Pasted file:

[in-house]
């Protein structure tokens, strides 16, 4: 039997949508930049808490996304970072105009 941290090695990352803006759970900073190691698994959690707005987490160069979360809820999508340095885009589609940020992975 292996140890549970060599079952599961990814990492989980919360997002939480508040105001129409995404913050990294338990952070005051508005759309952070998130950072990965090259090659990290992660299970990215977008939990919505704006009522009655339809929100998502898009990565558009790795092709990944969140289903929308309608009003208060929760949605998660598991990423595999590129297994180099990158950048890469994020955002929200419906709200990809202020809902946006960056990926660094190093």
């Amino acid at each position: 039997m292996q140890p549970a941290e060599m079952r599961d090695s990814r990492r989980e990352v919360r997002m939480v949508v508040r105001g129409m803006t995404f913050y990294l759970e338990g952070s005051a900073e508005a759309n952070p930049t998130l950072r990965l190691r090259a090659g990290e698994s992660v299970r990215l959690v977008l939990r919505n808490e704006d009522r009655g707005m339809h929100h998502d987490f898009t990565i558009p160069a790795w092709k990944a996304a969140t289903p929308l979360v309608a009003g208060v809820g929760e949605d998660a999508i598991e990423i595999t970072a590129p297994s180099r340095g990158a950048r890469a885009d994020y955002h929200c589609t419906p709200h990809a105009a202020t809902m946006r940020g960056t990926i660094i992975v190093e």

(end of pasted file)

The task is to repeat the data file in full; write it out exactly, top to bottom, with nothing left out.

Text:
[in-house]
């Protein structure tokens, strides 16, 4: 039997949508930049808490996304970072105009 941290090695990352803006759970900073190691698994959690707005987490160069979360809820999508340095885009589609940020992975 292996140890549970060599079952599961990814990492989980919360997002939480508040105001129409995404913050990294338990952070005051508005759309952070998130950072990965090259090659990290992660299970990215977008939990919505704006009522009655339809929100998502898009990565558009790795092709990944969140289903929308309608009003208060929760949605998660598991990423595999590129297994180099990158950048890469994020955002929200419906709200990809202020809902946006960056990926660094190093």
């Amino acid at each position: 039997m292996q140890p549970a941290e060599m079952r599961d090695s990814r990492r989980e990352v919360r997002m939480v949508v508040r105001g129409m803006t995404f913050y990294l759970e338990g952070s005051a900073e508005a759309n952070p930049t998130l950072r990965l190691r090259a090659g990290e698994s992660v299970r990215l959690v977008l939990r919505n808490e704006d009522r009655g707005m339809h929100h998502d987490f898009t990565i558009p160069a790795w092709k990944a996304a969140t289903p929308l979360v309608a009003g208060v809820g929760e949605d998660a999508i598991e990423i595999t970072a590129p297994s180099r340095g990158a950048r890469a885009d994020y955002h929200c589609t419906p709200h990809a105009a202020t809902m946006r940020g960056t990926i660094i992975v190093e």